so if i dot product between two column vector of my matrix, i can get how many times hero i played with hero j on all the samples.

    so if i hadamard product between two column vector of my matrix and the result of that we dot product to the vector column label i can get how many times hero i played with hero j and win.

    with this i can calculate the total weight of each entri per samples that corresponding to the vector label. i could get very high coorelation between this “new features” to the label vector. but i cant find any references to this problem in statistics textbook on binary data.

    • Jason Brownlee March 22, 2020 at 6:55 am #

      Not sure I can offer good advice off the cuff, sorry.

  16. khagesh March 24, 2020 at 4:36 am #

    Hi Jason, Thanks for this article. I totally understand this different methodologies. I have one question.

    If lets say. I have 3 variables. X,Y,Z
    X= categorical
    Y= Numerical
    Z= Categorical, Dependent(Value I want to predict)

    Now, I did not get any relationship between Y and Z and I got the Relationship between Y and Z. Is it possible that if we include X, Y both together to predict Z, Y might get the relationship with Z.

    If is there any statistical method or research around please do mention them. Thanks

    • Jason Brownlee March 24, 2020 at 6:10 am #

      I would recommend simply testing reach combination of input variables and use the combination that results in the best performance for predicting the target – it’s a lot simpler than multivariate statistics.

  17. San March 31, 2020 at 8:29 am #

    When having a dataset that contains only categorical variables including nominal, ordinal & dichotomous variables, is it incorrect if I use either Cramér’s V or Theil’s U (Uncertainty Coefficient) to get the correlation between features?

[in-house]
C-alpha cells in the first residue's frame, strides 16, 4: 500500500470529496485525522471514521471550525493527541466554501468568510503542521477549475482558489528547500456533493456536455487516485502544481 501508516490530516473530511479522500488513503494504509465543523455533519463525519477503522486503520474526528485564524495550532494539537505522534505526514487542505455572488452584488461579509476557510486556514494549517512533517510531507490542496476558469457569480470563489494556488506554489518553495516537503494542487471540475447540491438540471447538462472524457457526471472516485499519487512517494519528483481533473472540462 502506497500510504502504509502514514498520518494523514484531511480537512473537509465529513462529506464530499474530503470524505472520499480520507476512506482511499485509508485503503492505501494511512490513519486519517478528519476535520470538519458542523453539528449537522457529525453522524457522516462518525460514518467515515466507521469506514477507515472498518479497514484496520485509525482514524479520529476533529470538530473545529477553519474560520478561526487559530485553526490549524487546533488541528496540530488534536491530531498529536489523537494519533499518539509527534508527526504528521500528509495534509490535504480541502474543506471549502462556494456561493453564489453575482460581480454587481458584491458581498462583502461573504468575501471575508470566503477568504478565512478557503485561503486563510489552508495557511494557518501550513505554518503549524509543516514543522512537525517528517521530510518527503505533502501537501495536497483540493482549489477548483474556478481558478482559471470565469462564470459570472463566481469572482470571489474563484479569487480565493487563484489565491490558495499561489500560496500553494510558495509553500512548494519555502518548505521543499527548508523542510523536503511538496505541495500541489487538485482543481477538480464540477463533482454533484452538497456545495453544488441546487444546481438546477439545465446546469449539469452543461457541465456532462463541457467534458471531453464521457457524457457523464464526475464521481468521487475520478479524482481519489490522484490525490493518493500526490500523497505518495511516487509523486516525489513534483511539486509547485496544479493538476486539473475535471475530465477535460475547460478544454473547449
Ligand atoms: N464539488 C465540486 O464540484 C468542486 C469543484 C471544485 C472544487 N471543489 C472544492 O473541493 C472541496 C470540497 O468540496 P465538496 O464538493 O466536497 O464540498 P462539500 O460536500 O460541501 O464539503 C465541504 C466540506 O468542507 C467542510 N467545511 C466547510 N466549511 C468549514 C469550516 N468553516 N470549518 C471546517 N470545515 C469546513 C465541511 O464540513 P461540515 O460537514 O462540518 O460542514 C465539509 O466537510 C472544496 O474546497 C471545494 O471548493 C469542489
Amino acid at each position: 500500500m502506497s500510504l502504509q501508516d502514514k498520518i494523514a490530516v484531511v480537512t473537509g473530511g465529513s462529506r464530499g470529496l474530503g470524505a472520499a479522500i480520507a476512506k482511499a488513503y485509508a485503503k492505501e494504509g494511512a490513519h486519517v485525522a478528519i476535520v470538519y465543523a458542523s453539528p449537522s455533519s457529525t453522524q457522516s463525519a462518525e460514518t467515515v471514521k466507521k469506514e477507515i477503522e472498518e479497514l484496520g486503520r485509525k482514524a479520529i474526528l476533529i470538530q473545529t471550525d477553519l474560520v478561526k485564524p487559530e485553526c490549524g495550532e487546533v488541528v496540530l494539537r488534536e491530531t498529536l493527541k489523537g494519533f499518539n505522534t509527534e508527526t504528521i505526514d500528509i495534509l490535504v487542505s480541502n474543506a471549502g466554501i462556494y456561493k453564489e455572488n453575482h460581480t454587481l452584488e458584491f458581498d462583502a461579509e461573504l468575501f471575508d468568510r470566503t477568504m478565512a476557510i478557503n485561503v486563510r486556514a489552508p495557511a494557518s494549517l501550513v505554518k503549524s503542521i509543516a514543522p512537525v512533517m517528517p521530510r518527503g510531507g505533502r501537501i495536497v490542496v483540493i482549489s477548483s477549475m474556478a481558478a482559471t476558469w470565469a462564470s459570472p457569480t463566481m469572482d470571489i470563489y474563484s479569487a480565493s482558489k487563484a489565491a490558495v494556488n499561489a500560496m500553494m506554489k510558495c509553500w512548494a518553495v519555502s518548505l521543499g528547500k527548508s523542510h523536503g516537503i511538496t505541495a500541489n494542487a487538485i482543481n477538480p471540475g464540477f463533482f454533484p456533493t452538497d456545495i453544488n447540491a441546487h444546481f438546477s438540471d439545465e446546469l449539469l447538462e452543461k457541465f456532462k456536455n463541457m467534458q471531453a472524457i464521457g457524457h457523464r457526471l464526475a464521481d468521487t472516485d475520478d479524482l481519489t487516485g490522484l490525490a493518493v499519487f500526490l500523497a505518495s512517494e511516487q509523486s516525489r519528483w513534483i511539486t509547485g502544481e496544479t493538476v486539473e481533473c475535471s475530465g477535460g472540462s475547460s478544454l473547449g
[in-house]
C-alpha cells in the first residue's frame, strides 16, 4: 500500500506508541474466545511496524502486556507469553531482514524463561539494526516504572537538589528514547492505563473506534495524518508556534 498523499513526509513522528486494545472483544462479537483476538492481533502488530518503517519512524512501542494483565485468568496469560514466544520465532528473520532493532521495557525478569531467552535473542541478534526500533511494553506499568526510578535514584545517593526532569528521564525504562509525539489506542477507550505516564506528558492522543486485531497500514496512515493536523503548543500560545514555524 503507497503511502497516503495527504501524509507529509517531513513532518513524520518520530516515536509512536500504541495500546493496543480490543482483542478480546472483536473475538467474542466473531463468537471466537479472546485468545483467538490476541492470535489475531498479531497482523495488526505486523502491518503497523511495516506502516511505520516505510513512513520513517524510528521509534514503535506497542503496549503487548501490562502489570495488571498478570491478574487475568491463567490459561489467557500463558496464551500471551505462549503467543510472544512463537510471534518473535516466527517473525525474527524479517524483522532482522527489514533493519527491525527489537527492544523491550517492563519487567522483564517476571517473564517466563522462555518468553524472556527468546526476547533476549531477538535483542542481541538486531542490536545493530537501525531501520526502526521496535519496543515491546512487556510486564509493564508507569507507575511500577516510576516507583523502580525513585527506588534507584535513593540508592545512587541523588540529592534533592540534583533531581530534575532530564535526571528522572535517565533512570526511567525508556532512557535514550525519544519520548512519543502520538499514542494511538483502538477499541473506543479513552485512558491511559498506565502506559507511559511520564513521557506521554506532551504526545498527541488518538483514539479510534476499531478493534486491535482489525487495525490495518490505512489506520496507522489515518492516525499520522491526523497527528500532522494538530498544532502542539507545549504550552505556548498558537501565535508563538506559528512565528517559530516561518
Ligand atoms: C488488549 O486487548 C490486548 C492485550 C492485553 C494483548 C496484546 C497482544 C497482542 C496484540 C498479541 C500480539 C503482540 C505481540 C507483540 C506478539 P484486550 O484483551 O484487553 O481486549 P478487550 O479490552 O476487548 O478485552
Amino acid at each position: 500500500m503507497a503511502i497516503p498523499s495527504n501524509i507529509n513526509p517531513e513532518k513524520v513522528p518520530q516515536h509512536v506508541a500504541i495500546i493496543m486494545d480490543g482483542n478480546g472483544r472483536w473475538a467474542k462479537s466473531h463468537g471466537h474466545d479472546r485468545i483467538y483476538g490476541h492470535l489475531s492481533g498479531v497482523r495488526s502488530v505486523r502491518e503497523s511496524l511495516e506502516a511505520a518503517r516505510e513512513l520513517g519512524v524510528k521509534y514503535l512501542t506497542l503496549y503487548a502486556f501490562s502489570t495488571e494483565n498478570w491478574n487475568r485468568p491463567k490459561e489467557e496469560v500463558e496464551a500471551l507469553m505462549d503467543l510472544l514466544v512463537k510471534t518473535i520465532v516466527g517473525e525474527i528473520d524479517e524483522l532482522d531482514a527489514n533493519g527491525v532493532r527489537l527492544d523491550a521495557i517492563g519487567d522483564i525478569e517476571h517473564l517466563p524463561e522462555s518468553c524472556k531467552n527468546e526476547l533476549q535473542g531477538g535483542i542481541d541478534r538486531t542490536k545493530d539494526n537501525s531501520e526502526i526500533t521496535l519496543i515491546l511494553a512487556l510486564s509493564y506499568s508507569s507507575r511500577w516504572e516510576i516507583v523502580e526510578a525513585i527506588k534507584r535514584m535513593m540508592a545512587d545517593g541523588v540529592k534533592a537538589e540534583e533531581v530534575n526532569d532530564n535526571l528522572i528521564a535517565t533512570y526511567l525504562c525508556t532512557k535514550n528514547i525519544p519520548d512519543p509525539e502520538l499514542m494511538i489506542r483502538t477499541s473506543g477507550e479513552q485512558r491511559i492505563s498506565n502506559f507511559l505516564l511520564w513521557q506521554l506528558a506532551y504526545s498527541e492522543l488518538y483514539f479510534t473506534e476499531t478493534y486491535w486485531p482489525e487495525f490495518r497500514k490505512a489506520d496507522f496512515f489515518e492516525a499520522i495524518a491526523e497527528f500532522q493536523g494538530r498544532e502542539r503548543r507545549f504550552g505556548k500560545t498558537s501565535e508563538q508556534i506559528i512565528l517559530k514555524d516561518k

18. Iraj March 31, 2020 at 10:16 am #

    Very good article.
    I have detected outliers and wondering how can I estimate contribution of each feature on a single outlier?

    We are talking about only one observation and it’s label, not whole dataset.
    I couldn’t find any reference for that.

    • Jason Brownlee March 31, 2020 at 1:36 pm #

      This sounds like an open question.

      Perhaps explore distance measures from a centroid or to inliers?

      Or univariate distribution measures for each feature?

  19. Iraj March 31, 2020 at 2:35 pm #

    Thank you for quick response.
    That’s one class multivalve application.
    For a single observation, I need to find out the first n features that have the most impact on being in that class.
    From most articles, I can find the most important features over all observations, but here I need to know that over a selected observations.

    • Jason Brownlee April 1, 2020 at 5:45 am #

      Simply fit the model on your subset of instances.

      • Suraj April 1, 2020 at 8:31 am #

        1) In case of feature selection algorithm (XGBosst, GA, and PCA) what kind of method we can consider wrapper or filter?